Home ownership is increasingly out of reach for young people without “the bank of Mum and Dad”, a study warns today – demanding “radical action” from the Government.
Just 31 per cent of 25-29 year-olds own their own property, a figure that has plunged from 63 per cent a quarter of a century ago, its analysis reveals.
A record number of first-time buyers – 34 per cent – now turn to their family for a financial gift or loan to help them buy a home, compared with 20 per cent just seven years ago.
And a further one in ten rely on inherited wealth, according to the analysis of Government and housing market data for the Social Mobility Commission, which advises ministers.
Its chairman, former Labour cabinet minister Alan Milburn, urged the Government to see the gloomy picture for young people as a wake-up call or hopes for greater social mobility would be undermined.
“Home ownership helps unlock high levels of social mobility but it is in free-fall among young families,” he said.
“Owning a home is becoming a distant dream for millions of young people on low incomes, who do not have the luxury of relying on the bank of Mum and Dad to give them a foot up on the housing ladder.
“The way the housing market is operating is exacerbating inequality and impeding social mobility.”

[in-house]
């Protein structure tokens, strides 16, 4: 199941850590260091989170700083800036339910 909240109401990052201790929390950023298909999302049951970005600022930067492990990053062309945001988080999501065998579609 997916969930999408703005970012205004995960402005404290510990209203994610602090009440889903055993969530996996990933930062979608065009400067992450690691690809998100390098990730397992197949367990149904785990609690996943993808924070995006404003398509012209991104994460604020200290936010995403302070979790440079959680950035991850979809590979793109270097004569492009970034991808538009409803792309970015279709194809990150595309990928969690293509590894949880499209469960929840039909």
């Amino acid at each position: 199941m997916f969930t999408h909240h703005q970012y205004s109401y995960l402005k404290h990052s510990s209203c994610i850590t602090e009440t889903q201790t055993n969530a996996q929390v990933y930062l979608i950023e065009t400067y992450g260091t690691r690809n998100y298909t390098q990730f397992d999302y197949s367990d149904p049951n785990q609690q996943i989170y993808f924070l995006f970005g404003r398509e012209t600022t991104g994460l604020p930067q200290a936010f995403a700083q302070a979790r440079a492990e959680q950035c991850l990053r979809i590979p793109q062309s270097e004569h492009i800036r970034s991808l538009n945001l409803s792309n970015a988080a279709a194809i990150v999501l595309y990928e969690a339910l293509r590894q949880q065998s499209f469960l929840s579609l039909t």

Ministers recognised the problem, but, Mr Milburn added: “A major national effort is needed to expand opportunities for home ownership and will require more radical action on housing supply.”
Getting on the housing ladder is one of the main ways wealth is held and transferred through generations – leaving those unable to own a home even further behind.
The researchers, at Cambridge University and Anglia Ruskin University, warned that the trend of relying on the bank of Mum and Dad is set to grow.
First time buyers who receive money or a loan from their parents can buy 2.6 years earlier than those who do not – a figure rising to 4.6 years in London.
Almost a third (30 per cent) of UK households with dependent children currently had assets that could be used towards a deposit for a home, the researchers found.
However, this proportion fell to only ten per cent of households without any formal educational qualifications over two successive generations.
The proportion of first-time buyers relying on their parents will rise to nearly 40 per cent by 2029 if the economy weakens, the Government is warned.
But, if the economy improves – pushing up house prices even faster – 39 per cent will require help as soon as 2021.
The Department for Communities and Local Government spokeswoman defended its record on home ownership, insisting both the number of house-building starts and first-time buyers are at a nine year-high.
“But we're clear that to fix the broken housing market we need to build more homes and improve affordability,” a spokesman said.
“Our recent housing white paper set out the measures to do just that.”
The Social Mobility Commission has previously urged the Government to commit to building three million homes over the next decade, almost doubling the current annual rate of building.
A million should be commissioned by the public sector, by ministers selling off more public land for new homes, and targeted building allowed on the green belt.